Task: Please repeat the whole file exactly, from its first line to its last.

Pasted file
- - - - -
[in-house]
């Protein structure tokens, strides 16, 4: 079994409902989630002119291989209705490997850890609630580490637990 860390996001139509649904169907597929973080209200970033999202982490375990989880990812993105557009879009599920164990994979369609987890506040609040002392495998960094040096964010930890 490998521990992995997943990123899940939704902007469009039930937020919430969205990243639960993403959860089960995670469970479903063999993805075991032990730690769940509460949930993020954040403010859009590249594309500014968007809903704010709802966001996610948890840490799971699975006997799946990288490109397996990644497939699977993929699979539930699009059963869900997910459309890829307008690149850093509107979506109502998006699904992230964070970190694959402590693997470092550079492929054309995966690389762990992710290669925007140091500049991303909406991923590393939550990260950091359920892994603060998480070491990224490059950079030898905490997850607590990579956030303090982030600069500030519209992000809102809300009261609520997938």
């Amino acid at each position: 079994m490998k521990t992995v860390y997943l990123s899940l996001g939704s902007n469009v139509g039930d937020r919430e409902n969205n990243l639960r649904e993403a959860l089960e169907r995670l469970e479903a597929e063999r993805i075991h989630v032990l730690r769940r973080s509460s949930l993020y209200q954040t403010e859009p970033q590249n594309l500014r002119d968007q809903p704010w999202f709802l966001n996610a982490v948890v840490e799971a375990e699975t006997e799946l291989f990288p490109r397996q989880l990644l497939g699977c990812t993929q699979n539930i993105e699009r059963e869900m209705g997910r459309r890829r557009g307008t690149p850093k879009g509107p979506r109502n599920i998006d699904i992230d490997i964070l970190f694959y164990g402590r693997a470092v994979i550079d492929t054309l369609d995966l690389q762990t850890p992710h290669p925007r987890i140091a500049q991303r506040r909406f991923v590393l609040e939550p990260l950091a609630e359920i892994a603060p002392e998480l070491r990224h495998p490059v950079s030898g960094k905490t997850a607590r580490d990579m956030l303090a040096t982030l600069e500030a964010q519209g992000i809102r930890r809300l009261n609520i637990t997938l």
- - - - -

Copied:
[in-house]
């Protein structure tokens, strides 16, 4: 079994409902989630002119291989209705490997850890609630580490637990 860390996001139509649904169907597929973080209200970033999202982490375990989880990812993105557009879009599920164990994979369609987890506040609040002392495998960094040096964010930890 490998521990992995997943990123899940939704902007469009039930937020919430969205990243639960993403959860089960995670469970479903063999993805075991032990730690769940509460949930993020954040403010859009590249594309500014968007809903704010709802966001996610948890840490799971699975006997799946990288490109397996990644497939699977993929699979539930699009059963869900997910459309890829307008690149850093509107979506109502998006699904992230964070970190694959402590693997470092550079492929054309995966690389762990992710290669925007140091500049991303909406991923590393939550990260950091359920892994603060998480070491990224490059950079030898905490997850607590990579956030303090982030600069500030519209992000809102809300009261609520997938």
């Amino acid at each position: 079994m490998k521990t992995v860390y997943l990123s899940l996001g939704s902007n469009v139509g039930d937020r919430e409902n969205n990243l639960r649904e993403a959860l089960e169907r995670l469970e479903a597929e063999r993805i075991h989630v032990l730690r769940r973080s509460s949930l993020y209200q954040t403010e859009p970033q590249n594309l500014r002119d968007q809903p704010w999202f709802l966001n996610a982490v948890v840490e799971a375990e699975t006997e799946l291989f990288p490109r397996q989880l990644l497939g699977c990812t993929q699979n539930i993105e699009r059963e869900m209705g997910r459309r890829r557009g307008t690149p850093k879009g509107p979506r109502n599920i998006d699904i992230d490997i964070l970190f694959y164990g402590r693997a470092v994979i550079d492929t054309l369609d995966l690389q762990t850890p992710h290669p925007r987890i140091a500049q991303r506040r909406f991923v590393l609040e939550p990260l950091a609630e359920i892994a603060p002392e998480l070491r990224h495998p490059v950079s030898g960094k905490t997850a607590r580490d990579m956030l303090a040096t982030l600069e500030a964010q519209g992000i809102r930890r809300l009261n609520i637990t997938l």